Prevalence of pediatric chronic fatigue syndrome in a community-based sample

Karen M. Jordan, Leonard A. Jason*, Cynthia J. Mears, Ben Z. Katz, Alfred Rademaker, Cheng Fang Huang, Judith Richman, William McCready, Penny M. Ayers, Kari K. Taylor

*Corresponding author for this work

Research output: Contribution to journalArticlepeer-review

24 Scopus citations


Background: This study evaluated the prevalence of chronic fatigue syndrome (CFS) among children and adolescents (ages 5 to 17) in an ethnically and socioeconomically diverse community population. Objectives: This investigation attempted to address limitations of previous studies by using a community-based sample and thoroughly evaluating each participant (i.e., using medical and psychological evaluations) to determine a proper diagnosis of CFS. Methods: A community-based sample of children and adolescents aged 5 to 17 were screened for symptoms of chronic fatigue syndrome by telephone. Those reported to suffer from CFS-like symptoms were given medical and psychological evaluations to allow a determination of the CFS diagnosis.Results: The overall prevalence rate for the sample was 60 per 100,000 or.06%. The prevalence for the adolescents (aged 13 to 17) was 181 per 100,000 or.181%. Conclusions: The current prevalence estimate for CFS in adolescents is higher than previous estimates. CFS was more common in adolescents than pre-pubescent children.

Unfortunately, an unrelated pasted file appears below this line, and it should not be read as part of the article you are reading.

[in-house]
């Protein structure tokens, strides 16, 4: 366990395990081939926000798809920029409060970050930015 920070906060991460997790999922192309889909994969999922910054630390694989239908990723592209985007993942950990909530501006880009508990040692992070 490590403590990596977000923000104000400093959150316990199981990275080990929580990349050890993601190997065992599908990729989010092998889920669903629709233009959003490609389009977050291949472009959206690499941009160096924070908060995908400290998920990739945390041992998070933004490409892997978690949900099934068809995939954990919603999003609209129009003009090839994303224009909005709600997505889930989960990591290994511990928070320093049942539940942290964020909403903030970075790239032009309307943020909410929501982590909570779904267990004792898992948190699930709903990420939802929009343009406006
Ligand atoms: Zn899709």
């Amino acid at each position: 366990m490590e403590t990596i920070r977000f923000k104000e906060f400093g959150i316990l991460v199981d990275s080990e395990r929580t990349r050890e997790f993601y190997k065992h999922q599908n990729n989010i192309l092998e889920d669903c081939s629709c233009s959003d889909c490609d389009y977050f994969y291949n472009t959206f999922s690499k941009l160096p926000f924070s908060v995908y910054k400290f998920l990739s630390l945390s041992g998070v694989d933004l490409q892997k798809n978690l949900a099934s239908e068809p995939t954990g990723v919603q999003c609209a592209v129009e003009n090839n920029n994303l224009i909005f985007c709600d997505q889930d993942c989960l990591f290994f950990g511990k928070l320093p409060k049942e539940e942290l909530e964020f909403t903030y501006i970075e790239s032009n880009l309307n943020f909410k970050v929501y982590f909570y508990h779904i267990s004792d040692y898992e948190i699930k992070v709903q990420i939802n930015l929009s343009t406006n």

Original languageEnglish (US)
Pages (from-to)75-78
Number of pages4
JournalJournal of Chronic Fatigue Syndrome
Issue number2-3
StatePublished - 2006


  • Children
  • Pediatric CFS
  • Prevalence
  • Telephone-query

ASJC Scopus subject areas

  • Neuropsychology and Physiological Psychology


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